Delivery at or after 34 wk (n = 9)
      Group B:

      Delivery before 34 wk (n = 6)
      Group C:

      Delivery at or after 34 wk (n = 1)
      Group D:

      Delivery before 34 wk (n = 3)
      Nulliparity88.9% (8/9)66.7% (4/6)0% (0/1)66.6% (2/3)
      History of preterm delivery0% (0/9)16.7% (1/6)0% (0/1)0% (0/3)
      Progesterone treatment0000
      Cerclage before onset of preterm labor11.1% (1/9)16.7% (1/6)0% (0/1)33.3% (1/3)
      Cerclage after onset of preterm labor and labor stopped0% (0/9)16.7% (1/6)0% (0/1)0% (0/1)
      Initial amniocentesis
       Gestational age at amniocentesis25.6 (22.9–26.7)22.5 (21.0–25.4)21.626.4 (22.1–31.4)
       Positive amniotic fluid culture (%)0% (0/9)16.7% (1/6)0% (0/1)33.3% (1/3)
       Positive amniotic fluid PCR for Ureaplasma spp.20% (1/5)40% (2/5)0% (0/1)0% (0/1)
       Amniotic fluid WBC count (cells/mm3)5 (1–11)16 (2–105)254 (50–100)
      P < .05 compared to Group A
       Positive MMP-8 rapid test87.5% (7/8)100% (3/3)0% (0/0)100% (3/3)
       Amniotic fluid interleukin-6 (ng/mL)3.56 (2.79–4.09)7.02 (2.6–42.6)19.4021.97 (18.22–23.84)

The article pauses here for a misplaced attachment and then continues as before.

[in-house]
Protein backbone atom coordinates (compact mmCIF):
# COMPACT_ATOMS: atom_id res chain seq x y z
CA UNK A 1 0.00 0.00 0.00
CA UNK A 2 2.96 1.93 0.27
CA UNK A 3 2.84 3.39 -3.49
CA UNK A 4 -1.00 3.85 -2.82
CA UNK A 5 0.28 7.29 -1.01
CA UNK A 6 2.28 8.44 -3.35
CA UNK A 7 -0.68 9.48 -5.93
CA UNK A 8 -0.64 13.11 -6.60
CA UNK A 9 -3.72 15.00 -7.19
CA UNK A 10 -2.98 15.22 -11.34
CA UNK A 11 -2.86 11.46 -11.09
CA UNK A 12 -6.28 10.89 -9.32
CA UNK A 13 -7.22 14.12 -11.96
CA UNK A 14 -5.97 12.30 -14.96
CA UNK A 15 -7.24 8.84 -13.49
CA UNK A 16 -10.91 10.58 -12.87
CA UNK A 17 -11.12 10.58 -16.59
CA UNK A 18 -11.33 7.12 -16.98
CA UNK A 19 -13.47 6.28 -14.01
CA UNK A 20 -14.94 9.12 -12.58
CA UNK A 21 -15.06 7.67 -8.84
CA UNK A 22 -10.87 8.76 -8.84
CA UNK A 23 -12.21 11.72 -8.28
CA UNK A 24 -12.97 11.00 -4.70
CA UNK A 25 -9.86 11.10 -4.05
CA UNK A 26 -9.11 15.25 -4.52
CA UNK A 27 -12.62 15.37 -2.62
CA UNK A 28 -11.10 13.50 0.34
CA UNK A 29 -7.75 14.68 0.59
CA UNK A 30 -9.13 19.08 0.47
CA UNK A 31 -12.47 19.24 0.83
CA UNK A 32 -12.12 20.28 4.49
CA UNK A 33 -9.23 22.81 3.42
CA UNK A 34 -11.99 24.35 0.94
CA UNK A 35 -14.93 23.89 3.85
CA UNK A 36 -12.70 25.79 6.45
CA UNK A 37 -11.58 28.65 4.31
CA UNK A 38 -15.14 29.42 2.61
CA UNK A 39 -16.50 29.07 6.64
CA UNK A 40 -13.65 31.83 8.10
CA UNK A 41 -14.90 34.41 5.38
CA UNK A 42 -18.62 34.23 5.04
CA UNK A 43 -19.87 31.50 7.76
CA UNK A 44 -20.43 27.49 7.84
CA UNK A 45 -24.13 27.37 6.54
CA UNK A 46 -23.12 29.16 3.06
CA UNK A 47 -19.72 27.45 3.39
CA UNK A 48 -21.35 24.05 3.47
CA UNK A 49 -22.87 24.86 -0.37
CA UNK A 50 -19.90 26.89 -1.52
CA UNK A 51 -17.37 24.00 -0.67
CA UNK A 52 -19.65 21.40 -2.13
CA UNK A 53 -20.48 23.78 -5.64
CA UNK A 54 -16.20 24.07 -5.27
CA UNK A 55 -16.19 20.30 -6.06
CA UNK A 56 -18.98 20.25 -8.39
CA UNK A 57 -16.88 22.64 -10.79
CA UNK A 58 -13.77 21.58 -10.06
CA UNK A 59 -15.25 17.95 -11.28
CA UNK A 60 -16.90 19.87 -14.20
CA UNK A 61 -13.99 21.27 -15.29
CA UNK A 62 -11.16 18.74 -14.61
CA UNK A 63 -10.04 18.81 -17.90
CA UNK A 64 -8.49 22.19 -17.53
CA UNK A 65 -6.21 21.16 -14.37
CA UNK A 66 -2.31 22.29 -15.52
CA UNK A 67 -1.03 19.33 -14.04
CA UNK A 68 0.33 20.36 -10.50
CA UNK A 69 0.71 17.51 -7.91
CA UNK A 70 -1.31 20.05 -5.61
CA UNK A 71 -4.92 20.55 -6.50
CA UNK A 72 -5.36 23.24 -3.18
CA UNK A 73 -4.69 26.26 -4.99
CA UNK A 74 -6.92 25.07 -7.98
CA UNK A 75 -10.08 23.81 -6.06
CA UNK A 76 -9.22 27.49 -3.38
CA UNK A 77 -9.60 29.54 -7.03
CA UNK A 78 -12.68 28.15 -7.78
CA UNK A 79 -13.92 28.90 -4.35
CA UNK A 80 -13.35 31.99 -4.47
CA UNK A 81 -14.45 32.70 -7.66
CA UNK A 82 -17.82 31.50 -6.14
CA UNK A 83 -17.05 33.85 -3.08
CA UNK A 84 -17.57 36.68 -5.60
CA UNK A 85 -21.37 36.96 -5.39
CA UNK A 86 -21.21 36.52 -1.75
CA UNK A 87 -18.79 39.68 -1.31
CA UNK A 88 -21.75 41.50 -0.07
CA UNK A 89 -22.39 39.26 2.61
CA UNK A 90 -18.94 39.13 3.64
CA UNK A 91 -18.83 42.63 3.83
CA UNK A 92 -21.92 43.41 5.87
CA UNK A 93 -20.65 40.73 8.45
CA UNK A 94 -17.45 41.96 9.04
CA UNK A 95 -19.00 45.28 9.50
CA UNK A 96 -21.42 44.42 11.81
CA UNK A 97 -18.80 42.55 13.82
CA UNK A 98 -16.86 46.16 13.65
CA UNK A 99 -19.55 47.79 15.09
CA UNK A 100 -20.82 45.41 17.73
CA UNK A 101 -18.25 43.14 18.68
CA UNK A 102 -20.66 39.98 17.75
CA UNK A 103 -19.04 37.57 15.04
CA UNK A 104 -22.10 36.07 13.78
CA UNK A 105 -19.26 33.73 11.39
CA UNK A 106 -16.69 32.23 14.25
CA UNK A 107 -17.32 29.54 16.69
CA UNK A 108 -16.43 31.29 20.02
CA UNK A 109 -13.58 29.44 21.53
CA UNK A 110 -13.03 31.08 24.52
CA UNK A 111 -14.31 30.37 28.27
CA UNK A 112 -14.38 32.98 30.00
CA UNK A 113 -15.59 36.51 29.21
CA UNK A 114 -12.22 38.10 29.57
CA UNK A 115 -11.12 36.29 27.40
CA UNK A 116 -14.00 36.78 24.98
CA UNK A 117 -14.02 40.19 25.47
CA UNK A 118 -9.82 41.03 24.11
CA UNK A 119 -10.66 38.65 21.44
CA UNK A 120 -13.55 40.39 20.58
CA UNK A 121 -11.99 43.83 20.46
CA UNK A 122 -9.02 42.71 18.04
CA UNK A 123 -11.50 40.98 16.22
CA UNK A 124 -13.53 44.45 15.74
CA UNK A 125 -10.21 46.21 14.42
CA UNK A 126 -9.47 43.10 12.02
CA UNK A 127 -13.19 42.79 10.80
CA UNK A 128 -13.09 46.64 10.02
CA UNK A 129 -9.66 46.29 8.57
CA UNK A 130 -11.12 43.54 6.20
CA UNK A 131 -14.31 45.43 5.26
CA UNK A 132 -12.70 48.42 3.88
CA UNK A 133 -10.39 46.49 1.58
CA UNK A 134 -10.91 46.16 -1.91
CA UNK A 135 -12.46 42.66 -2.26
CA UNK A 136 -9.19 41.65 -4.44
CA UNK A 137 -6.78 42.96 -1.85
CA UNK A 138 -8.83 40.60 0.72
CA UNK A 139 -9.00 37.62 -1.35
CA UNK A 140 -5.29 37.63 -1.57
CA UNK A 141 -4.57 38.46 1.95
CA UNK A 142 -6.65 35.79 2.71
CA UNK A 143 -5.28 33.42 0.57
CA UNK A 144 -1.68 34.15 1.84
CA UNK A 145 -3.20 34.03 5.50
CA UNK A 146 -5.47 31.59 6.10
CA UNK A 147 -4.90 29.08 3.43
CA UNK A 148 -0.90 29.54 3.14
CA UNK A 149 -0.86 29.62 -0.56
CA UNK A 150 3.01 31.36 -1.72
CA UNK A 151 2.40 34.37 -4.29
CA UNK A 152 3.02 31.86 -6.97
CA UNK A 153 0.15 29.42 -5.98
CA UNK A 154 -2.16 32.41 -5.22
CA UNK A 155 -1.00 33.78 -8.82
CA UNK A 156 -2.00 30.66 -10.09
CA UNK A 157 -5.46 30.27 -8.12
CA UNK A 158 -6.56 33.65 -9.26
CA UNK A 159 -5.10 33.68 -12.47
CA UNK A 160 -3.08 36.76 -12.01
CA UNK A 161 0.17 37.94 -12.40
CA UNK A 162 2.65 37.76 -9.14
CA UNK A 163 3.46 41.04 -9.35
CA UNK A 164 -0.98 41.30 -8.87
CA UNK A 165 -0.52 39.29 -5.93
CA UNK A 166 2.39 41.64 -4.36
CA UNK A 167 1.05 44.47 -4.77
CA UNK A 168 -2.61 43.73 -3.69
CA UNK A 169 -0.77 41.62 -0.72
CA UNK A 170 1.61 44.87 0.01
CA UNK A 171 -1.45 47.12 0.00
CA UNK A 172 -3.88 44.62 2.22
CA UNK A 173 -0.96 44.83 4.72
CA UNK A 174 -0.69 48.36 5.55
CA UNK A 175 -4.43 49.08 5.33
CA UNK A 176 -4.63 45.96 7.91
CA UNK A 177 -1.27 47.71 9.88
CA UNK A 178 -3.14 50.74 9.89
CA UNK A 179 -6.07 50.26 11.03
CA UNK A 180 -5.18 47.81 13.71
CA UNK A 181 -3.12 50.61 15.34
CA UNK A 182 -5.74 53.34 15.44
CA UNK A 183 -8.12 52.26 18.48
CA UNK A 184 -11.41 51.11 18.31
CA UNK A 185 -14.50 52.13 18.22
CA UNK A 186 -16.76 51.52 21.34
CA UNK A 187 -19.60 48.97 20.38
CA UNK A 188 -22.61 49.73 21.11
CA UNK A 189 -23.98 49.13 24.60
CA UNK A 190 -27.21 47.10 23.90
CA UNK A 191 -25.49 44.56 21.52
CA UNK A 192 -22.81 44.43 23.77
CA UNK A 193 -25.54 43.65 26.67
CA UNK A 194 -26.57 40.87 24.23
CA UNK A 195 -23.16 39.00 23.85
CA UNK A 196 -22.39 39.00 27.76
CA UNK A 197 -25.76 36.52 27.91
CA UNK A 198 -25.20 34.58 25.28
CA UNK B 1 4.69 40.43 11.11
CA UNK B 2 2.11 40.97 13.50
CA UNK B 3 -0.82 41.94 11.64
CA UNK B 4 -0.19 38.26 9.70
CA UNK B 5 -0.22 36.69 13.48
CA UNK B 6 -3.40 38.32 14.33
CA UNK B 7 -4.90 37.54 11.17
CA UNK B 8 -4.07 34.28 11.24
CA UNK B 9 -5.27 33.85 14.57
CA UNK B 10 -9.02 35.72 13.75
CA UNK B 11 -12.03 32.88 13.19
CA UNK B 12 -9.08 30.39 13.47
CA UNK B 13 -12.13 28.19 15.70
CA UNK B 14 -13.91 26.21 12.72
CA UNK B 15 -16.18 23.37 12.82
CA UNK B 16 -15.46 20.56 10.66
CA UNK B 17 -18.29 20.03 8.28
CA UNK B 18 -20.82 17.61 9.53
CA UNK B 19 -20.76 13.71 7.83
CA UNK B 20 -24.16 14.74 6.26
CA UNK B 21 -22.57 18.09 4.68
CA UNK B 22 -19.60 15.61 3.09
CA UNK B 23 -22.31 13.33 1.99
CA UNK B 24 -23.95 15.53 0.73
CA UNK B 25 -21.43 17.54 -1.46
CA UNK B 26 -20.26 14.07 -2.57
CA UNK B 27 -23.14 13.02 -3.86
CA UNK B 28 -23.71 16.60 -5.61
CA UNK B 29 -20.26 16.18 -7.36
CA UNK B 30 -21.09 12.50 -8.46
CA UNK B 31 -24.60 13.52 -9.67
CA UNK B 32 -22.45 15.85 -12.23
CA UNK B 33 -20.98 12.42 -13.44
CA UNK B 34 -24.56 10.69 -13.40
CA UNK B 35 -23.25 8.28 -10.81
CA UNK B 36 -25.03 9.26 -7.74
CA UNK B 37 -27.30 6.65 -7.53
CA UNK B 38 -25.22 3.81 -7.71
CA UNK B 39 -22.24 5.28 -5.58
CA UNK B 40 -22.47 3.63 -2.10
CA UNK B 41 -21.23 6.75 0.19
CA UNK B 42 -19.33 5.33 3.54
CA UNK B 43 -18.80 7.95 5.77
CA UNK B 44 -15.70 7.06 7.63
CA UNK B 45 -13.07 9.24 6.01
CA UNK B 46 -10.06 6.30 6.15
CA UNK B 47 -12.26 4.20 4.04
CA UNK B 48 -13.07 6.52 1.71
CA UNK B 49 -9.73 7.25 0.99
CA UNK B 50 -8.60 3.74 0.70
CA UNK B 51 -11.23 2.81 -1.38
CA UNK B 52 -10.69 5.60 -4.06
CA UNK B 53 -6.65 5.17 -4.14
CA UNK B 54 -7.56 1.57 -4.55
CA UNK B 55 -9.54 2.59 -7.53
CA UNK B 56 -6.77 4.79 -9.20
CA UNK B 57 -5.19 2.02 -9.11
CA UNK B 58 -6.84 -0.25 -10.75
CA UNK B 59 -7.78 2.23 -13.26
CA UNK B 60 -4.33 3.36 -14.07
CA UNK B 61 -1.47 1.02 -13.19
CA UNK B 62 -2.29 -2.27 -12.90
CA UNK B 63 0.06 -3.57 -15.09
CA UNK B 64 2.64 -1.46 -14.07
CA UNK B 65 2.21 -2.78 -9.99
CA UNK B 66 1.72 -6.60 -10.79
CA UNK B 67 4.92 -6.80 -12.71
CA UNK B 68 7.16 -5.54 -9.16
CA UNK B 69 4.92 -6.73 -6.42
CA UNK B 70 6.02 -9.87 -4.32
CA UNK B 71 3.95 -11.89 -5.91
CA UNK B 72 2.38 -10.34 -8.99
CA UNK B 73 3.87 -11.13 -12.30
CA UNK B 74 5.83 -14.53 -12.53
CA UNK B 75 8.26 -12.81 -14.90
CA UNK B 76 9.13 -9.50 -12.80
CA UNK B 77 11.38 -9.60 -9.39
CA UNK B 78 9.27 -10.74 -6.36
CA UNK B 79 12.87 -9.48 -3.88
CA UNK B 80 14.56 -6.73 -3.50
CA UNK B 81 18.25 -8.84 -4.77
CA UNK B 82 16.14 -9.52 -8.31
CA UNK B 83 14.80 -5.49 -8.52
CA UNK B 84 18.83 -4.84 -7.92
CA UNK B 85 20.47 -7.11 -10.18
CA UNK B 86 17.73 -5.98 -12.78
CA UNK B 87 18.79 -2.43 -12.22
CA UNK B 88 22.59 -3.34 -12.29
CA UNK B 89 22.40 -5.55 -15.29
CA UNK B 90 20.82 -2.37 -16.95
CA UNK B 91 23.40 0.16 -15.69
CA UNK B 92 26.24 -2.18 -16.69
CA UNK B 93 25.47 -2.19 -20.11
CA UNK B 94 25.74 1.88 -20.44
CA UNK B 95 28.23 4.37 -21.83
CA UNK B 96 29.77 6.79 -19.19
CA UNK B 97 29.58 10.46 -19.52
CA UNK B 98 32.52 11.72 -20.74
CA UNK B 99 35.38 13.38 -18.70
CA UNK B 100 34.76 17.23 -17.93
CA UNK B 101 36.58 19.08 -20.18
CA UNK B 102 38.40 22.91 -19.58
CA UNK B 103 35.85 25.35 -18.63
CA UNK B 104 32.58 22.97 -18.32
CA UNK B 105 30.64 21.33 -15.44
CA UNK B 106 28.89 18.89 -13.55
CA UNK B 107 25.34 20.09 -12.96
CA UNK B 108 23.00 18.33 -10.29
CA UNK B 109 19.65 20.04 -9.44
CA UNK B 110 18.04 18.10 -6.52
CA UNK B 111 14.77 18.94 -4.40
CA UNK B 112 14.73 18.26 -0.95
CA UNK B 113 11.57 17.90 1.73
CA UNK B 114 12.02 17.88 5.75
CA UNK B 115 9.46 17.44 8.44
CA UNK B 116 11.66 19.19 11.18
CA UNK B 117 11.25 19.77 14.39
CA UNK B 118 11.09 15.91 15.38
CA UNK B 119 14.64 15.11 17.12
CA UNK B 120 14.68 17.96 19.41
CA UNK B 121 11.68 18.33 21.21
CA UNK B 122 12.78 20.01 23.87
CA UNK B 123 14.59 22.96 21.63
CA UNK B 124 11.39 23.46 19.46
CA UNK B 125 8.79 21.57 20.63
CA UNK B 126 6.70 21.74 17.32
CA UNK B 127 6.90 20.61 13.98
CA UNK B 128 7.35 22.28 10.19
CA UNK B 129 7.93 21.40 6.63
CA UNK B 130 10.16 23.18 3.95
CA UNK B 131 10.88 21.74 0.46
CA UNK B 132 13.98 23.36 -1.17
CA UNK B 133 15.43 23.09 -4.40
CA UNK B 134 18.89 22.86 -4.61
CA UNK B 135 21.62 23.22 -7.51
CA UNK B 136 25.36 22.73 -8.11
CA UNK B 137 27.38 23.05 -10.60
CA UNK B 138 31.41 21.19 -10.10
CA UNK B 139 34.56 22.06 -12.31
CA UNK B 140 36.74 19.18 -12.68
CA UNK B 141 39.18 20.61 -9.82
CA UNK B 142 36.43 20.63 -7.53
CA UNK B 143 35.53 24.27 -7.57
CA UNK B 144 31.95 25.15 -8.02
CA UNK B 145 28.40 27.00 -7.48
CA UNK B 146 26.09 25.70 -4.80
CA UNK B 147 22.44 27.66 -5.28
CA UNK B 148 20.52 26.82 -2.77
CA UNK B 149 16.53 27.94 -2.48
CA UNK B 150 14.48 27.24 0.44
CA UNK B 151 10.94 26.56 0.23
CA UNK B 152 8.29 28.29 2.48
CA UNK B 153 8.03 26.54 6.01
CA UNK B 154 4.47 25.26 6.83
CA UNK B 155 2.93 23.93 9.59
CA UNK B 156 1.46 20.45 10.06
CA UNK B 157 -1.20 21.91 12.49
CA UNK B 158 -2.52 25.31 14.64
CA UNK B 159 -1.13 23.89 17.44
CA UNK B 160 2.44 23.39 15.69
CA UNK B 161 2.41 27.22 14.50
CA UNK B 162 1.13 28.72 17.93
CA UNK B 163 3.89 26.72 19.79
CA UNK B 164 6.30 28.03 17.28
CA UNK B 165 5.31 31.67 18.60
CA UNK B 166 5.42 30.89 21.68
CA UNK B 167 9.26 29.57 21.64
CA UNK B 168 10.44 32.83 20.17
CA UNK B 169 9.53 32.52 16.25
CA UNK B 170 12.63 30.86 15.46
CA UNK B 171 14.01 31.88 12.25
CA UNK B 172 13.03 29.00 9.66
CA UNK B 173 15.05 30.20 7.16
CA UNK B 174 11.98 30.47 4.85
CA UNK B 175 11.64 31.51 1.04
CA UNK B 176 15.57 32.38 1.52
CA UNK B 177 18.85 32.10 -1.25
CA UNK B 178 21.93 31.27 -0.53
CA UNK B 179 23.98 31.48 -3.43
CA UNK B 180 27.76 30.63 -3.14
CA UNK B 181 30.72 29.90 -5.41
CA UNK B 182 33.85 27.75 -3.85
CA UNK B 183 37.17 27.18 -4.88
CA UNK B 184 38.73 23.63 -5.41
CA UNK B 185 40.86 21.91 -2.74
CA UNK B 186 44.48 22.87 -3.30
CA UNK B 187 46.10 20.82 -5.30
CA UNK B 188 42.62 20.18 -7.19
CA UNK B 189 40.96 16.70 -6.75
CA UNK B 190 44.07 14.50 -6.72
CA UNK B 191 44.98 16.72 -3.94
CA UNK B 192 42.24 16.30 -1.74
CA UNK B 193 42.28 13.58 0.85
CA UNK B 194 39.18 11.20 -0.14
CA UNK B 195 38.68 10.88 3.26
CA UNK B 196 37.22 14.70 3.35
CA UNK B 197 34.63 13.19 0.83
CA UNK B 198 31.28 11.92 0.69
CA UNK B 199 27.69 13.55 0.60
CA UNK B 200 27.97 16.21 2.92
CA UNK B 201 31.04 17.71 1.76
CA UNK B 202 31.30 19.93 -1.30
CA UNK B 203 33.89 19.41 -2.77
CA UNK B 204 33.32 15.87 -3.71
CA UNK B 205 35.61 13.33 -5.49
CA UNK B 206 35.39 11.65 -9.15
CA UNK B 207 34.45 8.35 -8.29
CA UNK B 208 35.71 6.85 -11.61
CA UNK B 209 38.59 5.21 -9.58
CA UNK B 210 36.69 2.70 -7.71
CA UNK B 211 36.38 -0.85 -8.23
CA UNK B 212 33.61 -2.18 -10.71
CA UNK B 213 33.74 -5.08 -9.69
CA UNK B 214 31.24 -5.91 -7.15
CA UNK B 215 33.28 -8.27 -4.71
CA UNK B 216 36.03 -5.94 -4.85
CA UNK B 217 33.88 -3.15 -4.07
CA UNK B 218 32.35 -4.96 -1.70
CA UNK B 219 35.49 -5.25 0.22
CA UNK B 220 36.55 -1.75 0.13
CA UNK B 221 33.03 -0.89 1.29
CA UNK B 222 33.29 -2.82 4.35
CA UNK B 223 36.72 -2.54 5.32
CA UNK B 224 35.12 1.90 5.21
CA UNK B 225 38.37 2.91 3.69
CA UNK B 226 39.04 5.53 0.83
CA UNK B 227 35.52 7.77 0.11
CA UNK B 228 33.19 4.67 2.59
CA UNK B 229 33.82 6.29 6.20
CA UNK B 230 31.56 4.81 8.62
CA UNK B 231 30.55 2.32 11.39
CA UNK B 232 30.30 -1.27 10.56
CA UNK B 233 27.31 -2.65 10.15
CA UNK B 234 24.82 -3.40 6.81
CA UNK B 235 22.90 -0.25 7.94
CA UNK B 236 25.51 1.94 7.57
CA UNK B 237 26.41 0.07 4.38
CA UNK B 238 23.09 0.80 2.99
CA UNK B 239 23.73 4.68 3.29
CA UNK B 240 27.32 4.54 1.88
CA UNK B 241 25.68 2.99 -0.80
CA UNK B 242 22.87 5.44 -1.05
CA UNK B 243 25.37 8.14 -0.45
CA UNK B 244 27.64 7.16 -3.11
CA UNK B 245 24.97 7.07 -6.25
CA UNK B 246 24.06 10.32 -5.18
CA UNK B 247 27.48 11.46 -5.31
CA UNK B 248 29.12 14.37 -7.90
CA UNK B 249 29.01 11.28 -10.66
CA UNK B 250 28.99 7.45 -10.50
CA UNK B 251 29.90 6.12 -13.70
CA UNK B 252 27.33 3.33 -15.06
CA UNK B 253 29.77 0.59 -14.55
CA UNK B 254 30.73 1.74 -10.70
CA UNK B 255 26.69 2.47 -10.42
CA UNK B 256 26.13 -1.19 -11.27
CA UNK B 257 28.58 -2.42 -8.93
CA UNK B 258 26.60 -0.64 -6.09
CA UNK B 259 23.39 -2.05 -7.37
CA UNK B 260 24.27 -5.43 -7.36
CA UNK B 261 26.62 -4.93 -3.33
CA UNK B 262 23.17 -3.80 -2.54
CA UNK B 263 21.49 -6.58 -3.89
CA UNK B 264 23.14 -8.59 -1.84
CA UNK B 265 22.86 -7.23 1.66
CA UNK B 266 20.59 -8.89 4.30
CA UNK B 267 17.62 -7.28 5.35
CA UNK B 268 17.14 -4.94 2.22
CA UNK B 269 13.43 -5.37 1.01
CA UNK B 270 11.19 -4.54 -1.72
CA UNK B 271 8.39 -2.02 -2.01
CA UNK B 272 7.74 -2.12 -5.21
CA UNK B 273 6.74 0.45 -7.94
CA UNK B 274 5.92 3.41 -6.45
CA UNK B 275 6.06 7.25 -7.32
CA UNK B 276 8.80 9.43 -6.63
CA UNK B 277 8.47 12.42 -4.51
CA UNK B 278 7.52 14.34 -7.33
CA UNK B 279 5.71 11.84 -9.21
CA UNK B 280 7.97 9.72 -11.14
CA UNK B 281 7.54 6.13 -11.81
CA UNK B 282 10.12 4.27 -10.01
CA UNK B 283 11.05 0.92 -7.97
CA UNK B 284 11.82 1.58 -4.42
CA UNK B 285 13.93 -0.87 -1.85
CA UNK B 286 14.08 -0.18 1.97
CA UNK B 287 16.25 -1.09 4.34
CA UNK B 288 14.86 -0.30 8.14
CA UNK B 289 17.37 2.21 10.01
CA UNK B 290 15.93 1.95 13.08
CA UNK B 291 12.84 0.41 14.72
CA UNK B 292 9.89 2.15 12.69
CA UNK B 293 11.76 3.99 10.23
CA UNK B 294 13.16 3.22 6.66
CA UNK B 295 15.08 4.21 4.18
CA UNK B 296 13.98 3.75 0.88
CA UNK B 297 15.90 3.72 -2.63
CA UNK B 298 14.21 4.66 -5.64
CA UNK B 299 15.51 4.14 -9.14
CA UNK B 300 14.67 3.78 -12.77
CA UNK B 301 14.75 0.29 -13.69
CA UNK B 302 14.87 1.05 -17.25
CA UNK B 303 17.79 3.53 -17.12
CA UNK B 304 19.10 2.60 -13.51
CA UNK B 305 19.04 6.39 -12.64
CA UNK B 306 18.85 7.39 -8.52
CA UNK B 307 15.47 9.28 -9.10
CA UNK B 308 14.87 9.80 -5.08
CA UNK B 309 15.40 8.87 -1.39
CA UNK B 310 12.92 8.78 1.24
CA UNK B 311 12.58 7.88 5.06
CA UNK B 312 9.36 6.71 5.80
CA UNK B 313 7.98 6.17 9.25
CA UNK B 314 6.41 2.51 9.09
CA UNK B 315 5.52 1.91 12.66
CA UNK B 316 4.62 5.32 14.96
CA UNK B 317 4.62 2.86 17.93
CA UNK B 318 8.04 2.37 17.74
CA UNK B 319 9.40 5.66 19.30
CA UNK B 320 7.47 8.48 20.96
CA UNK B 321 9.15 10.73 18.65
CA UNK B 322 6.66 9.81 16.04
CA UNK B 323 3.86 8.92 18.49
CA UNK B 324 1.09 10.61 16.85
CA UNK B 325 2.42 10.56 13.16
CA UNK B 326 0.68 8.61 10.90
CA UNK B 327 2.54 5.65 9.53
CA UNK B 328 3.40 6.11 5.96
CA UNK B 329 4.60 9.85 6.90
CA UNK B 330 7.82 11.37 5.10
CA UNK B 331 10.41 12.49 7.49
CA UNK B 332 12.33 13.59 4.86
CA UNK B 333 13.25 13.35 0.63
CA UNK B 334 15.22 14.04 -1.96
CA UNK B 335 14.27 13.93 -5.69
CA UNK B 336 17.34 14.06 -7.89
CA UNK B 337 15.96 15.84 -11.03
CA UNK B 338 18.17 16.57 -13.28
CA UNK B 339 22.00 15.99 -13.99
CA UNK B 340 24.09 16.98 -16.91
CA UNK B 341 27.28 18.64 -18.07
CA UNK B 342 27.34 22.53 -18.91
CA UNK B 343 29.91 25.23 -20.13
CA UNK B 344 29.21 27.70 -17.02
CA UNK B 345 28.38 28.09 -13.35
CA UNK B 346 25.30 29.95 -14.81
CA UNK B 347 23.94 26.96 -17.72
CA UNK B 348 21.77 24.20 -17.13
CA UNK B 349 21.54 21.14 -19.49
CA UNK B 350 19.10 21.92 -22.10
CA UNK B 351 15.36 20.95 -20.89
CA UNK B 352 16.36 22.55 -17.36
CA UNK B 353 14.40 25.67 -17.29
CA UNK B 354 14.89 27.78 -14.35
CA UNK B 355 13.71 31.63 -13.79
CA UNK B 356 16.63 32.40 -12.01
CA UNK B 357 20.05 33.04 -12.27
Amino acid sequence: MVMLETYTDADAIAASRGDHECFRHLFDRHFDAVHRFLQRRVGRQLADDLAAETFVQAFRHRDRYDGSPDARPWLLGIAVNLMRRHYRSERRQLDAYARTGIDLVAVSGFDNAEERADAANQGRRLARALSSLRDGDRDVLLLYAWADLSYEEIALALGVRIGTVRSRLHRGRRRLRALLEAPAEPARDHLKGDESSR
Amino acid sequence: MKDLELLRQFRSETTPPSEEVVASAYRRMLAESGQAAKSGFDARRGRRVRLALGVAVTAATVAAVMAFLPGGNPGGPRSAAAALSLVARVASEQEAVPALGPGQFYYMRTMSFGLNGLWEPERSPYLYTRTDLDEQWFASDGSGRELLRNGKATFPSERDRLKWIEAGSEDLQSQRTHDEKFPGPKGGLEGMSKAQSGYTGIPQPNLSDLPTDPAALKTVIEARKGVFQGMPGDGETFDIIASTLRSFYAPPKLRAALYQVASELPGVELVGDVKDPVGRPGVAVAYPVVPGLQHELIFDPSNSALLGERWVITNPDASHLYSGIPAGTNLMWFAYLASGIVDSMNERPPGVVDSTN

Days from initial amniocentesis to resolution14 (7–38)18 (13–22)N/AN/A
      Duration of new antibiotic regimen use (days)
      Some patients restarted antibiotic administration because they developed preterm rupture of membranes or preterm labor and intra-amniotic infection/inflammation after the discontinuation of antibiotics as intra-amniotic infection/inflammation resolved and preterm labor stopped. This duration was not included in this analysis
      21 (14–25)25.5 (21–31)1410 (10–33)
      Number of amniocenteses4 (4–4)3.5 (3–4)22 (2–3)
      Gestational age at delivery (wk)35.4 (34.7–38.0)31.1 (29.6–32.6)
      P < .05 compared to Group A
      38.032.6 (23.6–32.9)
      P < .05 compared to Group A
      Days from initial amniocentesis to delivery73 (56–103)48 (32–66)11510 (10–43)
      P < .05 compared to Group A
      Delivery within 14 days of amniocentesis0% (0/9)0% (0/6)0% (0/1)66.7% (2/3)
      P < .05 compared to Group A